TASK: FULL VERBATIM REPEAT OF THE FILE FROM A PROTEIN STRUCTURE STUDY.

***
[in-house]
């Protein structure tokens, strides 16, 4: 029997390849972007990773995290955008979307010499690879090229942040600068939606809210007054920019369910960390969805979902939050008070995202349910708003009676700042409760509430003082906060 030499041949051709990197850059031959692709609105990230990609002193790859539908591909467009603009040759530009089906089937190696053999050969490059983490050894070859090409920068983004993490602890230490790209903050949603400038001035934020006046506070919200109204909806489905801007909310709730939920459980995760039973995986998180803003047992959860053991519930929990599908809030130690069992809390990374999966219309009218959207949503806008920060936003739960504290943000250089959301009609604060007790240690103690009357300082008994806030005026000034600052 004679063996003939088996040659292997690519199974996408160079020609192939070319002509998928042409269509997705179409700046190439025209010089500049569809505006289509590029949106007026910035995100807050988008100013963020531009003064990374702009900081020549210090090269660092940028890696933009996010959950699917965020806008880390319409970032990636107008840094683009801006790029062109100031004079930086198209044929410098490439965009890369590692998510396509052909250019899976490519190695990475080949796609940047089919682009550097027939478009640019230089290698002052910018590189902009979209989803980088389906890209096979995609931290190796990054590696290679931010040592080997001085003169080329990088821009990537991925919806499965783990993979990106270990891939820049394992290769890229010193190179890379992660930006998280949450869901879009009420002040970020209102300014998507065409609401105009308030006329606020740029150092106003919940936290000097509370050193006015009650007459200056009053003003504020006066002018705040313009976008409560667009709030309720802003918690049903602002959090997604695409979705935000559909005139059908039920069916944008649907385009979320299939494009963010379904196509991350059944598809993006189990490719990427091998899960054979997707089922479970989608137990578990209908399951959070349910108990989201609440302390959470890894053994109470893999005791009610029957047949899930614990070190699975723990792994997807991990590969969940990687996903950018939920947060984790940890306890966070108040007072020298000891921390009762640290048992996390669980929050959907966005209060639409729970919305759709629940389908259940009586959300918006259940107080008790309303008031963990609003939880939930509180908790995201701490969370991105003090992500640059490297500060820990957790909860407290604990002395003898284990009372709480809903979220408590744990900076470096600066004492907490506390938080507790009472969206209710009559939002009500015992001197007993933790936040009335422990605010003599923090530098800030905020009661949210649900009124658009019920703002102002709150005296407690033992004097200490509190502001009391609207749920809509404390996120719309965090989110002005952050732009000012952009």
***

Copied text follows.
[in-house]
């Protein structure tokens, strides 16, 4: 029997390849972007990773995290955008979307010499690879090229942040600068939606809210007054920019369910960390969805979902939050008070995202349910708003009676700042409760509430003082906060 030499041949051709990197850059031959692709609105990230990609002193790859539908591909467009603009040759530009089906089937190696053999050969490059983490050894070859090409920068983004993490602890230490790209903050949603400038001035934020006046506070919200109204909806489905801007909310709730939920459980995760039973995986998180803003047992959860053991519930929990599908809030130690069992809390990374999966219309009218959207949503806008920060936003739960504290943000250089959301009609604060007790240690103690009357300082008994806030005026000034600052 004679063996003939088996040659292997690519199974996408160079020609192939070319002509998928042409269509997705179409700046190439025209010089500049569809505006289509590029949106007026910035995100807050988008100013963020531009003064990374702009900081020549210090090269660092940028890696933009996010959950699917965020806008880390319409970032990636107008840094683009801006790029062109100031004079930086198209044929410098490439965009890369590692998510396509052909250019899976490519190695990475080949796609940047089919682009550097027939478009640019230089290698002052910018590189902009979209989803980088389906890209096979995609931290190796990054590696290679931010040592080997001085003169080329990088821009990537991925919806499965783990993979990106270990891939820049394992290769890229010193190179890379992660930006998280949450869901879009009420002040970020209102300014998507065409609401105009308030006329606020740029150092106003919940936290000097509370050193006015009650007459200056009053003003504020006066002018705040313009976008409560667009709030309720802003918690049903602002959090997604695409979705935000559909005139059908039920069916944008649907385009979320299939494009963010379904196509991350059944598809993006189990490719990427091998899960054979997707089922479970989608137990578990209908399951959070349910108990989201609440302390959470890894053994109470893999005791009610029957047949899930614990070190699975723990792994997807991990590969969940990687996903950018939920947060984790940890306890966070108040007072020298000891921390009762640290048992996390669980929050959907966005209060639409729970919305759709629940389908259940009586959300918006259940107080008790309303008031963990609003939880939930509180908790995201701490969370991105003090992500640059490297500060820990957790909860407290604990002395003898284990009372709480809903979220408590744990900076470096600066004492907490506390938080507790009472969206209710009559939002009500015992001197007993933790936040009335422990605010003599923090530098800030905020009661949210649900009124658009019920703002102002709150005296407690033992004097200490509190502001009391609207749920809509404390996120719309965090989110002005952050732009000012952009």